Erowid
 
 
Plants - Drugs Mind - Spirit Freedom - Law Arts - Culture Library  
Erowid Relies on Donations From Visitors Like You
Constant Commerce
Who's in Control of the Ads?
by Fire Erowid
Jun 2004
Citation:   Erowid F. "Constant Commerce: Who's in Control of the Ads?" Erowid Extracts. Jun 2004;6:2.
One part of our work at Erowid is to try to stay up-to-date on media about psychoactive chemicals. So when, on February 13th, 2004, we heard that the Chicago Tribune had published a new article about the abuse of "cold medicine", we went to their website to read what they had to say.

The article, titled "Abuse of cold medicine on rise: Some stores try to thwart teens", focused on the increase in the use of DXM-containing tablets--as opposed to syrups--among young people. The article was reasonable, addressing the relative difficulty of drinking a bottle of cough syrup compared to the ease of consuming tablets. The concern they expressed was that increased availability of DXM-containing tablets is causing an increase in use.
"Emergency room physicians are reporting a sharp increase in teens abusing non-prescription cough and cold medicines, which are back in vogue as recreational drugs because the products are accessible and easier to take than ever before.

[...] The latest concerns have caused some drugstore chains to limit purchases. But the efforts don't go far enough, say many critics, who are urging that all such products be sold strictly from behind the counter.

'It's not illegal to purchase. It's not even illegal to take in large quantities. It's just dangerous and foolish and that is what is scaring everybody,' said Dr. Charles Nozicka, director of pediatric emergency medicine at St. Alexius Medical Center in Hoffman Estates."
The article continued, telling the story of a 17-year-old who had problems controlling his use of Coricidin tablets and eventually ended up in a substance abuse treatment center.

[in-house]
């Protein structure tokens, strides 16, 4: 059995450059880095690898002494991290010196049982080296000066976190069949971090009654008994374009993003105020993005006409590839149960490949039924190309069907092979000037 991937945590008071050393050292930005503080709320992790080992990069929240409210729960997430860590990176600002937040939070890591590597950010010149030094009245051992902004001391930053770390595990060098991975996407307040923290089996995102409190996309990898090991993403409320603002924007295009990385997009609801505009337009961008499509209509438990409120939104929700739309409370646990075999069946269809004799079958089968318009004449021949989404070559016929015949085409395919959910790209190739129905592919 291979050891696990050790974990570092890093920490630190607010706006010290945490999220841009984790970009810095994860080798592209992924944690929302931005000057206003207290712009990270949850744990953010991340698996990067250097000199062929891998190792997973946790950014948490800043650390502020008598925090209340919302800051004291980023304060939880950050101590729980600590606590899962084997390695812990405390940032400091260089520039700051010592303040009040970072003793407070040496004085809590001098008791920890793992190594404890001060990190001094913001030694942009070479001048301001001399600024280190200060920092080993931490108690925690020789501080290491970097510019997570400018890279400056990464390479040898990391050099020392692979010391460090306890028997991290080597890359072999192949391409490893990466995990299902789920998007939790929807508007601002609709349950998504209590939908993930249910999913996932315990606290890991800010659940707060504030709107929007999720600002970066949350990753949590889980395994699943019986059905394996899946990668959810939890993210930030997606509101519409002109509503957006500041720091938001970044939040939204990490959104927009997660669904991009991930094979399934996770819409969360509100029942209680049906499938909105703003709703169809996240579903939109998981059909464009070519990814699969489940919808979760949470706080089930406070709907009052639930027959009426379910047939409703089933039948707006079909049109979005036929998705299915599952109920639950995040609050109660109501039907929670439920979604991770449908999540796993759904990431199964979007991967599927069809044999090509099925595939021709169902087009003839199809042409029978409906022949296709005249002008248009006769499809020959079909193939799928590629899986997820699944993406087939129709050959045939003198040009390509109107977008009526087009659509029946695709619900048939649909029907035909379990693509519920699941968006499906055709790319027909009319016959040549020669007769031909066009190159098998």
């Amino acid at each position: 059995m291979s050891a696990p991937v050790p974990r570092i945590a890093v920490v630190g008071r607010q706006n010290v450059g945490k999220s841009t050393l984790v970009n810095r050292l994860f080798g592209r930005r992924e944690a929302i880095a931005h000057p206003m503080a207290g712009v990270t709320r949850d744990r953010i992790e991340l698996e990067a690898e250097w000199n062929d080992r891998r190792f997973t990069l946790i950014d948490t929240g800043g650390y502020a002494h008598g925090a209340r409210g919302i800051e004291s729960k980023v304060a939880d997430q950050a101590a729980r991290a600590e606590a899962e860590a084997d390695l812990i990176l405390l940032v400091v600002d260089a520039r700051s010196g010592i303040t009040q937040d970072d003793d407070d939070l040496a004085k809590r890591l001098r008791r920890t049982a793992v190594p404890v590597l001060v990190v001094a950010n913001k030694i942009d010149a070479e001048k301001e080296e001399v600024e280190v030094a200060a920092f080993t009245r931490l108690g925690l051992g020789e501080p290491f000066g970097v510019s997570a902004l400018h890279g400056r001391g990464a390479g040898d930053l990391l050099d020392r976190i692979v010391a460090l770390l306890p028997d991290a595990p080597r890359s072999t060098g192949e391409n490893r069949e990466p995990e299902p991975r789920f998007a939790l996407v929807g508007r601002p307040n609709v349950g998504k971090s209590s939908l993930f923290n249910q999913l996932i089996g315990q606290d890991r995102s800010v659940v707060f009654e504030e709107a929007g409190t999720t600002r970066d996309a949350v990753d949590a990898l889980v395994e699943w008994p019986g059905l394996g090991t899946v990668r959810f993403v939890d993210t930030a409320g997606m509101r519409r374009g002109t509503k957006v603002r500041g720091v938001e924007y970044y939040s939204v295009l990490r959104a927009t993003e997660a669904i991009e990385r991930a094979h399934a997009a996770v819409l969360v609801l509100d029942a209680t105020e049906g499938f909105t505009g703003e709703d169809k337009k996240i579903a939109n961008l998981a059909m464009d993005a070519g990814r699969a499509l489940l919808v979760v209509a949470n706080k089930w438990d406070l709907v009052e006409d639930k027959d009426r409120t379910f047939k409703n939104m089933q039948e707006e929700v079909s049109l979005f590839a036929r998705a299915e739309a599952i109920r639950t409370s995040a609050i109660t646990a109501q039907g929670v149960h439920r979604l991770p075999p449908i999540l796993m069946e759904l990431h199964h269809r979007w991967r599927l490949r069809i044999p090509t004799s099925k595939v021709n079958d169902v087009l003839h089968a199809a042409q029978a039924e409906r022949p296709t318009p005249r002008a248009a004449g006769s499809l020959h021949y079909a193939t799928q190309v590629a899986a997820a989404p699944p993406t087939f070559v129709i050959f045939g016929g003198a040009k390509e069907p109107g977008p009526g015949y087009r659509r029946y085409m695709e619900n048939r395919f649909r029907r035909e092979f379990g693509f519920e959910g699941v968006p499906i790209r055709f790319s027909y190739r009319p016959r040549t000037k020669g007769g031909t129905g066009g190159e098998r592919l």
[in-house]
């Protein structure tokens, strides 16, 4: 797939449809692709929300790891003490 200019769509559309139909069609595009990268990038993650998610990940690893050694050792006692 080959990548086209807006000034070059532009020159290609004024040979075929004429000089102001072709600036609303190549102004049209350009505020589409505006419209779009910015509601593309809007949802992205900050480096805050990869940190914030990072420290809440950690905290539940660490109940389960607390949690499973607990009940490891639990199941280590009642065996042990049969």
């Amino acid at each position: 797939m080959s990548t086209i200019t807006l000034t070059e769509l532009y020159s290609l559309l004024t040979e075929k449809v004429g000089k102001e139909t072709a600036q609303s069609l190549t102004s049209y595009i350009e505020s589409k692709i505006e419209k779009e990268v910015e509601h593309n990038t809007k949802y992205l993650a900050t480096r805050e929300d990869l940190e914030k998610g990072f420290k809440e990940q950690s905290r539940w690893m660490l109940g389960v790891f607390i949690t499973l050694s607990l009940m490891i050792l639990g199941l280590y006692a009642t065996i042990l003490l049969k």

But what was particularly--disturbing? amusing? concerning?--was that when we first visited the Chicago Tribune website to try to find the article, we entered "DXM" into their search field and hit GO. At the top of the results page appeared three paid advertisements (see screenshot). One of the ads was for a website discouraging the use of DXM as a psychoactive. The other two were for vendors selling psychoactive products. The first of these was for a research chemical vendor advertising a selection of research chemicals (2C-I, 5-MeO-DMT, 2C-E) as well as pure DXM powder. The second was for a site selling "Dextromethorphan Bulk".

Chicago Tribune Advertising Screenshot, Feb 2004

This brings up interesting questions about who is in control of advertising in the digital age. Erowid is often accused by detractors of promoting the use of psychoactives, but we have a strict policy against accepting advertisements and choose not to link to sites we know sell psychoactive research chemicals. Yet the Chicago Tribune, a major urban newspaper, has systems in place which feed ads for psychoactive chemical vendors to their readers, even going so far as to place ads for bulk DXM around a story decrying its use. It seems unlikely that the Chicago Tribune would have chosen these ads to be displayed. Yet they are willing to give up control to an automated system that produces unexpected and often undesirable results. The system ignores the nuances of article content, working off of keyword matches. Those three ads may have sensibly matched the search term "DXM", but they appear ludicrous when combined with the article in question.

One part of Erowid's mission is to separate the distribution of information from sales, with the hope this can help reduce the conflicts of interest that complicate neutral consideration. The problem of unwanted advertisements is a growing issue. We recently had to remove the Google phrase search from our search page due to similar issues. Search results were being displayed on Erowid pages with Erowid headers and footers, next to vendor-sponsored ads fed by Google. All too often, these ads were for research chemical vendors.

It's interesting that, despite the War on Drugs, a search done on a term related to psychoactive materials--using the major search engines Google and Yahoo--results in a good portion of the browser window filled with ads for psychoactive vendors.

The Chicago Tribune has since taken down its article about the abuse of DXM tablets, but as of early May 2004, a search on the term "DXM" on their website still provided the same advertisement results.